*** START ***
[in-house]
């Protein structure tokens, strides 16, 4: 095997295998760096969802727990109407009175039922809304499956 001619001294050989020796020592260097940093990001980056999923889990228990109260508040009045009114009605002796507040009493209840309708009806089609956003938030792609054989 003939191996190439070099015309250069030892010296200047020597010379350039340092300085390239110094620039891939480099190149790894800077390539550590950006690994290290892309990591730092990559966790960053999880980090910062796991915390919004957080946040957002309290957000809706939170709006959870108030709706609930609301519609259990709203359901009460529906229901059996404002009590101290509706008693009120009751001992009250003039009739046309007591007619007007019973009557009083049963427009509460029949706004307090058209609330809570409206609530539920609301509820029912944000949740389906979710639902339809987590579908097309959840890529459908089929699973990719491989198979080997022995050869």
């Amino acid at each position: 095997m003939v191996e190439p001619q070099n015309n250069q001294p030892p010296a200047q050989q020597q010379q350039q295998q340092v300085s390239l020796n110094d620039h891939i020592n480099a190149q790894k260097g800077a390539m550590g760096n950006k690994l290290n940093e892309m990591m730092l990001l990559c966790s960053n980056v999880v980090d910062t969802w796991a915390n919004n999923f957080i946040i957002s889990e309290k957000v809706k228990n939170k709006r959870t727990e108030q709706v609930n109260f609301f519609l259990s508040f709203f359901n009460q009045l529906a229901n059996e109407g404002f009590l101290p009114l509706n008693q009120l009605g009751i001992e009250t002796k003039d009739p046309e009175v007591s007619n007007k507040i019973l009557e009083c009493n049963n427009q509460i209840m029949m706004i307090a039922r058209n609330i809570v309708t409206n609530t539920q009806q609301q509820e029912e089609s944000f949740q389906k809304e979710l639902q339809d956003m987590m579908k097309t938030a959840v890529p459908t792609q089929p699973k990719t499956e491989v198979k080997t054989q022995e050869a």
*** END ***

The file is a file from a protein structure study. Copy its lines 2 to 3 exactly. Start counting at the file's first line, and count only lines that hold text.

């Protein structure tokens, strides 16, 4: 095997295998760096969802727990109407009175039922809304499956 001619001294050989020796020592260097940093990001980056999923889990228990109260508040009045009114009605002796507040009493209840309708009806089609956003938030792609054989 003939191996190439070099015309250069030892010296200047020597010379350039340092300085390239110094620039891939480099190149790894800077390539550590950006690994290290892309990591730092990559966790960053999880980090910062796991915390919004957080946040957002309290957000809706939170709006959870108030709706609930609301519609259990709203359901009460529906229901059996404002009590101290509706008693009120009751001992009250003039009739046309007591007619007007019973009557009083049963427009509460029949706004307090058209609330809570409206609530539920609301509820029912944000949740389906979710639902339809987590579908097309959840890529459908089929699973990719491989198979080997022995050869």
């Amino acid at each position: 095997m003939v191996e190439p001619q070099n015309n250069q001294p030892p010296a200047q050989q020597q010379q350039q295998q340092v300085s390239l020796n110094d620039h891939i020592n480099a190149q790894k260097g800077a390539m550590g760096n950006k690994l290290n940093e892309m990591m730092l990001l990559c966790s960053n980056v999880v980090d910062t969802w796991a915390n919004n999923f957080i946040i957002s889990e309290k957000v809706k228990n939170k709006r959870t727990e108030q709706v609930n109260f609301f519609l259990s508040f709203f359901n009460q009045l529906a229901n059996e109407g404002f009590l101290p009114l509706n008693q009120l009605g009751i001992e009250t002796k003039d009739p046309e009175v007591s007619n007007k507040i019973l009557e009083c009493n049963n427009q509460i209840m029949m706004i307090a039922r058209n609330i809570v309708t409206n609530t539920q009806q609301q509820e029912e089609s944000f949740q389906k809304e979710l639902q339809d956003m987590m579908k097309t938030a959840v890529p459908t792609q089929p699973k990719t499956e491989v198979k080997t054989q022995e050869a």